in danger of not learning it. Here is a palace built for Tom's Both these instances convey an idea of the work which schooling. Persons of great ability are paid by the city to such an organization can, if it choose, take in hand. I am' teach Tom. Books are bought for him which he did not pay aware that both instances involve work on a scale much
for. Tom is bidden, nay compelled to go to the school at a larger than most local legions dare attempt at the outset. particular time, but even this is done in such a way that But they are instances taken from real experience:-and Tom begins to consider his presence there a very important these very efforts may be repeated under kindred circum- thing. Has Tom's father a message to be carried out of stances,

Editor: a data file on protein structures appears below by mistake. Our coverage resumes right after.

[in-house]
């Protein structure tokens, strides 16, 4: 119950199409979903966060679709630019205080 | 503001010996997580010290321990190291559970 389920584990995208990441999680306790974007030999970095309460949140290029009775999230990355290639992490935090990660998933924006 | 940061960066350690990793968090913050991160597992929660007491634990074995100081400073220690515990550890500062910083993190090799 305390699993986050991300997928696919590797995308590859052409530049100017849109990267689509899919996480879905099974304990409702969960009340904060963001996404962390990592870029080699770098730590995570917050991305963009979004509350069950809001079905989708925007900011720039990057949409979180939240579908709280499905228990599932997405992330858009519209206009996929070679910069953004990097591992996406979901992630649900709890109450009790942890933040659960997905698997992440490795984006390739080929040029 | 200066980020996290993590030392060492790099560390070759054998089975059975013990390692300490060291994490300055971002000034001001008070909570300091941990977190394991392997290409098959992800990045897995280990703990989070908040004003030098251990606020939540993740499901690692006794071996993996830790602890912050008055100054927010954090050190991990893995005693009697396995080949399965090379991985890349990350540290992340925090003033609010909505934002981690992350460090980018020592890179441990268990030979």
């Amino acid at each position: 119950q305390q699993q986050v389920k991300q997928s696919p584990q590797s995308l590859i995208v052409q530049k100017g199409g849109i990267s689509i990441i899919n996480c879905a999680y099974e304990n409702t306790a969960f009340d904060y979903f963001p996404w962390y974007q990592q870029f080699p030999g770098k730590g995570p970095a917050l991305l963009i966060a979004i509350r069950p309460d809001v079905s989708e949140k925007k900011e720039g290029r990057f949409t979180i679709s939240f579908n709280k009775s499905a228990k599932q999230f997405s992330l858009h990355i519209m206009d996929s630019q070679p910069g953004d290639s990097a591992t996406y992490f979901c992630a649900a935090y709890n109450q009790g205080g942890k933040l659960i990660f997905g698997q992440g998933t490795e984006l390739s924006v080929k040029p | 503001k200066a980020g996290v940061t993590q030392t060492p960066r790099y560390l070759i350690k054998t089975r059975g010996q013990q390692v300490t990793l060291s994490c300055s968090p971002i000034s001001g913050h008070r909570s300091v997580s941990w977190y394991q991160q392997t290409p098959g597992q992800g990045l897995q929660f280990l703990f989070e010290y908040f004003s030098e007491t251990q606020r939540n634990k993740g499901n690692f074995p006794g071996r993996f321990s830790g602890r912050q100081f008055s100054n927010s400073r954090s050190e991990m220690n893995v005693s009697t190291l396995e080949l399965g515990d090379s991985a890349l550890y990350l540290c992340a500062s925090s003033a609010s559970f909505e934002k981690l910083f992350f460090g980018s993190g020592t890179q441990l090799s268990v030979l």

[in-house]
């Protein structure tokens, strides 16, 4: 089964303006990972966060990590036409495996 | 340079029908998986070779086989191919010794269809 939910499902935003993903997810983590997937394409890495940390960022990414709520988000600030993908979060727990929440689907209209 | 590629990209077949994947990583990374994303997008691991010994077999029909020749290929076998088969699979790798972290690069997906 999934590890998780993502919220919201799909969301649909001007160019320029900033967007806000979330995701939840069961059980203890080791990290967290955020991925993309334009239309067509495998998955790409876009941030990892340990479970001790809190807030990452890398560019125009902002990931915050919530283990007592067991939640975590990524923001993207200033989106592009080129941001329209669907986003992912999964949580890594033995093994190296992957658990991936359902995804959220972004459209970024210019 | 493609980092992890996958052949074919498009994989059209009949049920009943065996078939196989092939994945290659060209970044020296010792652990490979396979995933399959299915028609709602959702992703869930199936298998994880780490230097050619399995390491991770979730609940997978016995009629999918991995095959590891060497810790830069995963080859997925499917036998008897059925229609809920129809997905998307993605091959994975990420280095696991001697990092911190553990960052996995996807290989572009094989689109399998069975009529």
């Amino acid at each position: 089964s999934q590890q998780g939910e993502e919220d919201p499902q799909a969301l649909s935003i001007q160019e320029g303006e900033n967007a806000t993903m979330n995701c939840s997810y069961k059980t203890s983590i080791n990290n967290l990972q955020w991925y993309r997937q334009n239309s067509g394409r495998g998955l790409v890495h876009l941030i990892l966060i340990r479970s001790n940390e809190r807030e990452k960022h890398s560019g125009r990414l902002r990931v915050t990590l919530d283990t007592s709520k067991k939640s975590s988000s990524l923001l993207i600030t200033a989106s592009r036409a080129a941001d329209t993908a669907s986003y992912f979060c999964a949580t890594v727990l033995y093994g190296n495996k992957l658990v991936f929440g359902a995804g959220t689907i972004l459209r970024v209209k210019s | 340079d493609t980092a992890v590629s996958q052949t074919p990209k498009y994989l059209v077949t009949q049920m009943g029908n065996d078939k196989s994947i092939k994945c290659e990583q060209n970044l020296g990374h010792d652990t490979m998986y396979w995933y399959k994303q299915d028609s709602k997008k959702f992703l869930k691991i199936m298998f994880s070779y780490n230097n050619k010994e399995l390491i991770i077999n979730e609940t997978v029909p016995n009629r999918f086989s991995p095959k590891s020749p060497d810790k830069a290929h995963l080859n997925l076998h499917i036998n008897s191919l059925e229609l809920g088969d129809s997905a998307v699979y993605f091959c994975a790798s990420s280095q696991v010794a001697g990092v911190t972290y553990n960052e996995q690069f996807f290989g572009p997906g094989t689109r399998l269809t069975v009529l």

town? Tom can not take it. The city requires him to be at But if the leader of a club is afraid to try anything on so school. Is there wood to be split for the stove? Tom's Jarge a scale, let him look around for some loose screw that mother may split it; but as for Tom, he is learning how to needs to be tightened and see if he cannot put his legion extract the square root in bis "evening lesson.” upon it. A club which I could name found a lame boy in Unquestionably there is danger in all this that Tom may somewhat destitute circumstances, who was kept much at learn to think that he is a very important little body, and home by his infirmity. The club managed by hook or by that he is worth all this care. He may forget, meanwhile, crook to procure for him the jig-saw and treadle which he that he has square, sharp duties in the world, and that if he coveted. They obtained patterns and wood for him to cut. do not address himself to them, he is lost. To teach this When he had learned to use these, they found chances to lesson-of our mutual dependence-to teach Tom that he is sell his pretty wares among their neighbors and friends. good for nothing unless he is good for something, that all the Here was a direct service which perhaps twenty children, books in the world will never help him, unless, with all his because they were in a legion-could render to another might, he be helping somebody else, this will be the busichild, which no one of them could render alone. And it ness of the head of a “Look-Up Legion." taught them, in the most distinct way, that we can as we should "bear each other's burdens and so fulfill the whole